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Are photos posted online in the public domain?

When a photograph is in the public domain, it means that there is no copyright, and anyone may use, copy or distribute the photo for any purpose. There is nothing about posting photos online that inherently places them in the public domain.

  • You own the copyright to photos you take from the moment you take them. When you post them online through a third party website or social media platform, you agree to the terms of service of that website. Many major image-sharing websites have terms of service stating that you continue to own the copyright to photos you post, but you grant the website a license to copy or distribute them. This may be sublicensable, so that the service can give others permission to reblog, retweet, or otherwise share the photos. Other websites, such as Unsplash and Pixabay, are set up specifically for photographers who want to release their photos into the public domain. Therefore, by posting on these sites, you do agree to terms of service that place your photos in the public domain.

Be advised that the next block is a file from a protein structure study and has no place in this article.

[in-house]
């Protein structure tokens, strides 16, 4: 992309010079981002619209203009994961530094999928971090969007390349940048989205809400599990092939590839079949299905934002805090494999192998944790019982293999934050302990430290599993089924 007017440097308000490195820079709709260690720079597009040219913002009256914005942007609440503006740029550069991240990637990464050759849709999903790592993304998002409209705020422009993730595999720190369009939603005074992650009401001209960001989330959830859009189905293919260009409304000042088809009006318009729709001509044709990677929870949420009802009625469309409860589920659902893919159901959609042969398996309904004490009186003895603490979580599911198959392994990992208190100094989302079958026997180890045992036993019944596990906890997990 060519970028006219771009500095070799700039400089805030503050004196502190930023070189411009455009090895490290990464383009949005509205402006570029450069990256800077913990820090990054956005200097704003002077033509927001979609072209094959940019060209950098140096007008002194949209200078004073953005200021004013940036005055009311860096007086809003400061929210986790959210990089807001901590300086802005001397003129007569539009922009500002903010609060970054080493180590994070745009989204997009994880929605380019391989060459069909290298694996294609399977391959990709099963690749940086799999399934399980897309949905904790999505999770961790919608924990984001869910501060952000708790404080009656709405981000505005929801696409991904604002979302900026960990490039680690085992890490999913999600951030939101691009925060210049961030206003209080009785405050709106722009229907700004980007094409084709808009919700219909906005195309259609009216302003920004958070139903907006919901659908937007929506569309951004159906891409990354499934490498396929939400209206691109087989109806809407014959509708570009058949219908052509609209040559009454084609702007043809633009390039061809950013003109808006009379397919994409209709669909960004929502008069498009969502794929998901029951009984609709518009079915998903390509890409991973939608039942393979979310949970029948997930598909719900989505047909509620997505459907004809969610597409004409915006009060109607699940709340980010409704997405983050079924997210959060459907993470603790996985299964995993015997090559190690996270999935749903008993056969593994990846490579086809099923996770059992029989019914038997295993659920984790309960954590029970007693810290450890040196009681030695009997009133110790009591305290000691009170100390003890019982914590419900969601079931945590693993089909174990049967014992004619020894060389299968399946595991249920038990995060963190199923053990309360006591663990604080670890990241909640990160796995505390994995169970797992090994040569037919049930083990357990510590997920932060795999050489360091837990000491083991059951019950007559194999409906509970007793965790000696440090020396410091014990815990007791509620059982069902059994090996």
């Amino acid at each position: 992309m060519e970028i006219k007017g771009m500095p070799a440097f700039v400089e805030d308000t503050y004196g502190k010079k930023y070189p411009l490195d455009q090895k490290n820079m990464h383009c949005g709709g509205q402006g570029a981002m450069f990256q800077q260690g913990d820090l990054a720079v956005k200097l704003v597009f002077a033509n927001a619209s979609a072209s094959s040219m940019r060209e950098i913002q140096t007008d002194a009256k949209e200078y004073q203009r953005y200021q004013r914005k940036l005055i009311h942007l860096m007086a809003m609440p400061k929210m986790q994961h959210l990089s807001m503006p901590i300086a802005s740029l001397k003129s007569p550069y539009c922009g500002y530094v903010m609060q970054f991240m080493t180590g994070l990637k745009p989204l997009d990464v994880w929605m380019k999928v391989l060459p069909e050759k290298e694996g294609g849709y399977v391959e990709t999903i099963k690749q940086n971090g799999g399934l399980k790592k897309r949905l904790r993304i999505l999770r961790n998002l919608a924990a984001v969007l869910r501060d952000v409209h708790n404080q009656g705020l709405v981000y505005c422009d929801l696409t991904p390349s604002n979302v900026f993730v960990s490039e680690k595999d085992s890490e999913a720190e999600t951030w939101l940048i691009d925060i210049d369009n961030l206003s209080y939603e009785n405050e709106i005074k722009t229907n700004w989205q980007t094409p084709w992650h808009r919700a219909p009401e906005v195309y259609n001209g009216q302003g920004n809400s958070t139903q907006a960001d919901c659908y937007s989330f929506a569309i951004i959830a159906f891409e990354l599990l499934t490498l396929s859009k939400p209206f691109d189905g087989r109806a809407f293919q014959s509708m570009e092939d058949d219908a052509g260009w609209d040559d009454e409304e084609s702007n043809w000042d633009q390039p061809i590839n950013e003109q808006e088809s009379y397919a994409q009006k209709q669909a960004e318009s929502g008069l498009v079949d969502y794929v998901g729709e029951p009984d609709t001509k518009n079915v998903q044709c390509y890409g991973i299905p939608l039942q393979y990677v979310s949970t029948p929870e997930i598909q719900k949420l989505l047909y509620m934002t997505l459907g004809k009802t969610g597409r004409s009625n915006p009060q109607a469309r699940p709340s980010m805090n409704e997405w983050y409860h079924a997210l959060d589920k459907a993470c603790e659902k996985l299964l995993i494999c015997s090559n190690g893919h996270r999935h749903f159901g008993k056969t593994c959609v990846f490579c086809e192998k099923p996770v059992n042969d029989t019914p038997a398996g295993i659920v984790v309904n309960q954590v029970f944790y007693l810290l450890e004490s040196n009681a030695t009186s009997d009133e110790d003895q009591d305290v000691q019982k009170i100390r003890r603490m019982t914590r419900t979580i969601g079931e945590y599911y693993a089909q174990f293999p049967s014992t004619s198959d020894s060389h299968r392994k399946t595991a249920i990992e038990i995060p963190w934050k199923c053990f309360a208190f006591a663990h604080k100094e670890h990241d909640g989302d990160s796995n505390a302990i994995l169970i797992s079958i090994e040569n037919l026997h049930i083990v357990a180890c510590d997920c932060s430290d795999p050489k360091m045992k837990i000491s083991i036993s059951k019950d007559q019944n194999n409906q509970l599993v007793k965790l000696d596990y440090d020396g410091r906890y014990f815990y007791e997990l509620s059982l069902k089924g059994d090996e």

• Public Content When you post content on your Facebook page, you have the ability to configure privacy options regarding who can view that content. While some content may be strictly controlled, the majority of content is simply posted as "public." According to Facebook's Statement of Rights and Responsibilities, any image posted with the Public setting carries the implicit acknowledgment that said photo is available for access and use by anyone -- including entities not on Facebook. While permission for use is considered polite, it is not a prerequisite. Privacy-Controlled Content Facebook posting also includes the ability to control who can see content. Privacy-controlled content is something of a grey area, as the content is still being posted to Facebook, but only to specific users and therefore not "publicly" per se. If the photos are considered an invasion into the privacy of the subject, they may file a request to have the content deleted from Facebook. However, it can be assumed that anyone allowed access may make use of it with limited permission.

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